2016 was a great year for the enterprise. We’ve seen a number of new technologies emerge – Docker v1.12 was launched with built-in orchestration, AWS added it’s most powerful instances types, and the hybrid cloud (public+private) became the obvious choice for enterprises that migrate from legacy infrastructure. In this post, we look ahead to 2017, and forecast the top DevOps trends to watch out for this year.
Can’t contain the containers
DevOps is all about collaboration, synchronization, and teamwork. As we head out into 2017, one trend that’s definitely rocking everyone’s boat is the slow but steady shift towards containers and the fact that they will eventually catch up with VMs in terms of security and isolation. Even companies that aren’t using containers in production are using them extensively in development as a solid container-based workflow not only aids in agile application development but also with testing, staging, and fixing bugs.
One reason that containers have become the technology of choice for the DevOps world is the allowance for more agile infrastructure and the simplification of software development and delivery workflows. Most new technologies are generally associated with security risks mostly because they just haven’t been hardened by real world experiences yet and containers are getting plenty of real world experience now. In 2016, we saw a number of new security tools emerge for the container ecosystem like Docker Security Scanning, Clair and Hyper Containers and it isn’t going to be that long before containers are on par with VMs in terms of both security and isolation.
New container security tools will emerge
Docker security scanning is available as an add-on for both Docker Cloud and Docker Hub and can scan container images to make sure they’re free from known vulnerabilities and external exposure. Clair is an open source project for the static analysis of vulnerabilities in appc and docker containers while Hyper Containers is a Hypervisor-based container that allows you to launch Docker images with standard Hypervisors. All this ads up to one thing and that is an increased confidence in the security capabilities of containers which will lead to a lot more enterprises using containers in production in the coming year.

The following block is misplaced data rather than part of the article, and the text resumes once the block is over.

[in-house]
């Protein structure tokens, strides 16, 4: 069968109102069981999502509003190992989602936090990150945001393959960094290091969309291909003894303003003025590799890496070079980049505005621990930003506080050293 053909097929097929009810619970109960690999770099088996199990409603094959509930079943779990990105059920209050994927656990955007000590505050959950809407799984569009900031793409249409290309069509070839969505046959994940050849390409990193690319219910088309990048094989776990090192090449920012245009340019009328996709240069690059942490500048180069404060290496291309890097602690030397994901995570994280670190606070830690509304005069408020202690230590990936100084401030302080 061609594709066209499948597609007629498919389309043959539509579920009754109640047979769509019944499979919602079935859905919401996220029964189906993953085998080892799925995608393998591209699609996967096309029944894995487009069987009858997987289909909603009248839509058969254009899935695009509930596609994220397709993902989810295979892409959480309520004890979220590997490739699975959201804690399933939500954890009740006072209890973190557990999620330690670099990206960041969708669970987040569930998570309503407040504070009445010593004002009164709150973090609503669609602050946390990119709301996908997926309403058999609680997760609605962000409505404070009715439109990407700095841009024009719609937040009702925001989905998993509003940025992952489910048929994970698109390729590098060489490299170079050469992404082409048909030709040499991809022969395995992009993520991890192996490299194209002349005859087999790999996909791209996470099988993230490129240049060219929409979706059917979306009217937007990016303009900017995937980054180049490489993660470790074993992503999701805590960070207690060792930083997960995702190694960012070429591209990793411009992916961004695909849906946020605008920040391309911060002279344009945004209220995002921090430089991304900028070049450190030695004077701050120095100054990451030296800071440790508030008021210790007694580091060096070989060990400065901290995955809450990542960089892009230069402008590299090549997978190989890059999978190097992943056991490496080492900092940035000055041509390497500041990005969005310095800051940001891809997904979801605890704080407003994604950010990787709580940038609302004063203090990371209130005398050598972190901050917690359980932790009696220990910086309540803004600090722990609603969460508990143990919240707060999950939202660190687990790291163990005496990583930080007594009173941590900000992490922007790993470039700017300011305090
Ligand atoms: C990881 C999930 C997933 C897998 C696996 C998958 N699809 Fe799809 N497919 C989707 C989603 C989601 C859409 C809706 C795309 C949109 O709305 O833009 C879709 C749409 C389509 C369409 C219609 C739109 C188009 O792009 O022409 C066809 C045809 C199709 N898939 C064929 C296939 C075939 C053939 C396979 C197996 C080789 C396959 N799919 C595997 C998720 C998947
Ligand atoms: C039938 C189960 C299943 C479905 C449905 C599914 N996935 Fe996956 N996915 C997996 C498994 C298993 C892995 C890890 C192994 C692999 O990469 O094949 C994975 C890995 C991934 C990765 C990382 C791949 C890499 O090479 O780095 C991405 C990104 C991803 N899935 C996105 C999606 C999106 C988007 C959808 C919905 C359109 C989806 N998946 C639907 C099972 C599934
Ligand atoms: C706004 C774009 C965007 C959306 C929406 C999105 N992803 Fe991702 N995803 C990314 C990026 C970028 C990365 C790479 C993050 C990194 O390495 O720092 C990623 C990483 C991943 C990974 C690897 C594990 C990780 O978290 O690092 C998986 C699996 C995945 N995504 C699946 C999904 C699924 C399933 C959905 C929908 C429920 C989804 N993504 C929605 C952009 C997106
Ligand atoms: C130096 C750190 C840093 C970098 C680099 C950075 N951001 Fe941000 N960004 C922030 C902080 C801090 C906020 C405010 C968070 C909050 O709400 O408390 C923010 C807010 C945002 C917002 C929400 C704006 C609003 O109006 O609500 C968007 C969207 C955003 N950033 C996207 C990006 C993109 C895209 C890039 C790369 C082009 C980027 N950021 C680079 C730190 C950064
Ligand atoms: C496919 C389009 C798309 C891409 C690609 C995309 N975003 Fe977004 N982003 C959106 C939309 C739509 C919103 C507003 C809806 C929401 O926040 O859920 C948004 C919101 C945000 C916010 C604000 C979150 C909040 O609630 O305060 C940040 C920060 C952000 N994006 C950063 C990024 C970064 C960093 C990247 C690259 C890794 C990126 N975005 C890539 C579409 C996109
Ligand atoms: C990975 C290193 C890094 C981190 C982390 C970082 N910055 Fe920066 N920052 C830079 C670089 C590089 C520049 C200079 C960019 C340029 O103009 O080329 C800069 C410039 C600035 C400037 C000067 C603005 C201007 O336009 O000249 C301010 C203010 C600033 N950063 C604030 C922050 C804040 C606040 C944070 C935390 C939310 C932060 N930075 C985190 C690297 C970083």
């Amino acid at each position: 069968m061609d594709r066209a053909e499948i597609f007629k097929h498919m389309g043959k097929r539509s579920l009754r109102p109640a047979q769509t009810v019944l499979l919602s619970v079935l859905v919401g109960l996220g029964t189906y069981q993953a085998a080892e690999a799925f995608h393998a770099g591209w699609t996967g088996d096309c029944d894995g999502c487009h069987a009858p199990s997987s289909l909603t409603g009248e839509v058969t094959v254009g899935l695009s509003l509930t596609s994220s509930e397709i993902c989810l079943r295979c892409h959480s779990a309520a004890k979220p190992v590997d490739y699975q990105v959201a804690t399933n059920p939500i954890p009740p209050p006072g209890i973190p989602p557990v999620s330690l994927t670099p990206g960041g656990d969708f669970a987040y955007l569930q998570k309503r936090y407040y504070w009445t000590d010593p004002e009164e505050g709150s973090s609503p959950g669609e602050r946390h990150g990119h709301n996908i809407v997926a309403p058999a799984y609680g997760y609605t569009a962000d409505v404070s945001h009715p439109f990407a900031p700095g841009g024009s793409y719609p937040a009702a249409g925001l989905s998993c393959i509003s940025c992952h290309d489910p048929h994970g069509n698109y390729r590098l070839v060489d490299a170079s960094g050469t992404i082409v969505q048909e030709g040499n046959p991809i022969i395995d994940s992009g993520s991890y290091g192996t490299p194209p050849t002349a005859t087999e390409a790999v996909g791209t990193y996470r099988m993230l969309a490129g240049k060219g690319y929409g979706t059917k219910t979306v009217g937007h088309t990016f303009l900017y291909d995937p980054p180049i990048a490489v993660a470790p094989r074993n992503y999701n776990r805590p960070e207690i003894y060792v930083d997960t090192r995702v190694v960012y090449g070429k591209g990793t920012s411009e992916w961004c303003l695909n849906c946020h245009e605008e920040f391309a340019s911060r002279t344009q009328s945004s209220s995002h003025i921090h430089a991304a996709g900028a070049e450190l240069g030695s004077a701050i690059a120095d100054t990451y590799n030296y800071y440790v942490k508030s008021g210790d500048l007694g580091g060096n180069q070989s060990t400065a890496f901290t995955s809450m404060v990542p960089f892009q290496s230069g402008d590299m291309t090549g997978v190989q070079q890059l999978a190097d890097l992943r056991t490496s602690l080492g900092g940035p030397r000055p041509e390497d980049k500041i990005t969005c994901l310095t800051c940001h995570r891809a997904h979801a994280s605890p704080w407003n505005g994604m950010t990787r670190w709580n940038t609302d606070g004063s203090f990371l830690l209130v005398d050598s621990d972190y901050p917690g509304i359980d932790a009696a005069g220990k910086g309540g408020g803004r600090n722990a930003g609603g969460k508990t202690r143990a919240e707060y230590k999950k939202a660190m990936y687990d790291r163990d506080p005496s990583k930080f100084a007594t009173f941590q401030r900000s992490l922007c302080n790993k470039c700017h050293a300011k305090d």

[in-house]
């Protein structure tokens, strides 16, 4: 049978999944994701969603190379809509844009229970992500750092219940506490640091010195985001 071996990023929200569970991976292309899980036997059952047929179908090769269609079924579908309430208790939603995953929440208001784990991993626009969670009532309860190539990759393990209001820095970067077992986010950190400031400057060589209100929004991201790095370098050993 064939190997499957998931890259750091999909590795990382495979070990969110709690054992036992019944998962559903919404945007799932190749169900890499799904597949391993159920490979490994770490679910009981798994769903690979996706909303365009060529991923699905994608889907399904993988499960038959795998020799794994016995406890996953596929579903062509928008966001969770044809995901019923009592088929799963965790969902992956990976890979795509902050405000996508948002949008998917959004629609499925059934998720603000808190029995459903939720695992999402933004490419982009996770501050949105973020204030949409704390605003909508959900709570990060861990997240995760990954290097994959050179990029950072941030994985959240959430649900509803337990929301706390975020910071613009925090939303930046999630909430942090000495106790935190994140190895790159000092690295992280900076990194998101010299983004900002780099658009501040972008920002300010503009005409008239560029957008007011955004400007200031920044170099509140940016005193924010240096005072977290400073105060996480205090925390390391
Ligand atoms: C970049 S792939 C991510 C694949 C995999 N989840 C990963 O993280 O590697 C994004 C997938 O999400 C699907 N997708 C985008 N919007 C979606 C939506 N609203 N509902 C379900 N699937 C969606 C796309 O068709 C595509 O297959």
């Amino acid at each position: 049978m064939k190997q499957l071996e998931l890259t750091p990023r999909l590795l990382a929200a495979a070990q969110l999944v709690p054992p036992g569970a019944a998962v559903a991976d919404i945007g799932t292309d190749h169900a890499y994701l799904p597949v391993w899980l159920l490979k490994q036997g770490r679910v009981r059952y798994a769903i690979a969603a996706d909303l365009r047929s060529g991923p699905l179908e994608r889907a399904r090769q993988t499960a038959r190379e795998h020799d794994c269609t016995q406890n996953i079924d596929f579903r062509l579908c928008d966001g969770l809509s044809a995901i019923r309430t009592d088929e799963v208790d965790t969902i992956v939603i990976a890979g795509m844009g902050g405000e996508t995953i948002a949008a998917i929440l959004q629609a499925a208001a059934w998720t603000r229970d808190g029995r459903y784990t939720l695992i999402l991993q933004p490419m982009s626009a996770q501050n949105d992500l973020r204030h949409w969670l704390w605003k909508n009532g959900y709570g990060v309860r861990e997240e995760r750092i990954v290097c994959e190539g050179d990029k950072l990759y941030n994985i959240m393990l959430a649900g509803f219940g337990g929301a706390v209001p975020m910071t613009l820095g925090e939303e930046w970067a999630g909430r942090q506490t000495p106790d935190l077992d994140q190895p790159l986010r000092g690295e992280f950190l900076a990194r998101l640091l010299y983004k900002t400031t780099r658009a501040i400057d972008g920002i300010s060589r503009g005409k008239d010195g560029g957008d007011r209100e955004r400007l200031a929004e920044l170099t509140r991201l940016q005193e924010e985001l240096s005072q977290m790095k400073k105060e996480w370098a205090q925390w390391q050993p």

Advanced Docker orchestration will be possible
Another trend that we are probably going to see is container management being taken to a whole new level. With Docker effectively setting the scene for a giant leap away from conventional VMs with regards to production, effective container management, or “orchestration” as it is called, is about to get a lot more technical and here’s how. Container orchestration can be simply referred to as the deployment of complex multi-container apps on multiple machines.
With the launch of Docker 1.13 came new capabilities to help build, manage, and secure containers. While version 1.12’s big change was the integration of the swarm container orchestration directly into the docker engine, with 1.13 they are taking the swarm-mode in docker one step further.
Apart from the new Secret Management API that can be used to safely store and retrieve the more sensitive data used with Docker services, a number of new commands like the “prune” and “squash” commands have been introduced to further increase the efficiency with regards to disk space used by containers. A lot of effort is being put into making the swarm service more effective and flexible and Docker 1.13 adds Compose-file support to the “docker stack deploy” command so that services can be deployed directly using a ‘docker-compose.yml’ file. Another important change is that with version 1.13 you no longer have to worry about backward compatibility problems whenever you upgrade your CLIs as now all new CLIs are backwardly compatible with older daemons.
Google Kubernetes will continue to gain adoption